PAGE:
Who’s the doctor here? That was the reply my wife recently got from her medical oncologist in response to a question concerning how long she would be on her current oral chemotherapy drug.
Normally such a response would have prompted me to make some kind of “smart remark” to the doctor. After all, I have done my homework on my wife’s condition and felt it was a reasonable question. I am also very involved in my wife’s medical care and am pretty wary of physicians in general. But in this case I was silent. This doctor had saved my wife’s life. This doctor had earned my respect, my trust and the right to make the tough decisions on behalf of my wife in her battle with lung cancer.
Some people may find my wife’s doctor’s reply “shocking”…too paternalistic. Others, like my 88-year old mother find nothing wrong with the doctor’s comment…it’s what she’s used to. The fact of the matter is that collaborative or shared decision-making is not appropriate for every patient all the time.
My experiences are confirmed by research. Numerous studies have shown that as many as 52% of U.S. adults prefer to leave medical decision-making up to the physician. Other studies have identified length of physician-patient relationship, preference for their current physician’s communication style, and level of patient trust as factors that help explain patients’ willingness to depend upon their physician for making important medical decisions.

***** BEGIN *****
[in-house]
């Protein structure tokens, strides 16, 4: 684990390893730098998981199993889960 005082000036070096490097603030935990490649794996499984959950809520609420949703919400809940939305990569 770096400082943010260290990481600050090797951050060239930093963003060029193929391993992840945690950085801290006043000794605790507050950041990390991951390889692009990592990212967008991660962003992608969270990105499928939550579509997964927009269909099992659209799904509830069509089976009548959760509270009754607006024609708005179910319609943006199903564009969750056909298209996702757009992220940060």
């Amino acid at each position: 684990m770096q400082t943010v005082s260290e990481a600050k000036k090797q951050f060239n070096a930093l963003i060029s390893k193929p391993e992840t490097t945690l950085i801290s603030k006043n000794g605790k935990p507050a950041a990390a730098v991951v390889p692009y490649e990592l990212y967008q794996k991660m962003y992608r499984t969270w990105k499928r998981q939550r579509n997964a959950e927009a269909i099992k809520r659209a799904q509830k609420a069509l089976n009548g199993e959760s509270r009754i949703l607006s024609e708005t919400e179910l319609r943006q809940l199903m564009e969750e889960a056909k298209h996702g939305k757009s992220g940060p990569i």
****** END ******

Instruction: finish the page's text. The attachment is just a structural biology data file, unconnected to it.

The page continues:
Normally my wife and I like to have a “big say” when it comes to making medical decisions. But in the case of cancer, like others facing serious medical conditions, we were quite willing to look to past our preferences and depend upon a trusted physician expert to tell us what we should do. My point? Patients each have a predominant decision-making preference. However these preferences do shift from time to time particularly under certain seemingly predictable, high-stress situations.
So if you are a physician, how are you supposed to know which patients “prefer” collaborative decision-making and which do not? For starters you might try asking your patients.
Not All Patients Want to Participate in Decision Making – A National Study of Public Preferences, Levinson et al. Journal of General Internal Medicine. 2005 June; 20(6): 531–535.
Patient-centered Communication – Do Patients Really Prefer It? Swenson et al., Journal of General Internal Medicine. 2004;19:1069–1079.
Patient and Physician Attitudes in the Health Care Context: Attitudinal Symmetry Predicts Patient Satisfaction and Adherence. Christensen et al., Annals of Behavioral Medicine. 2007, 33(3):262–268.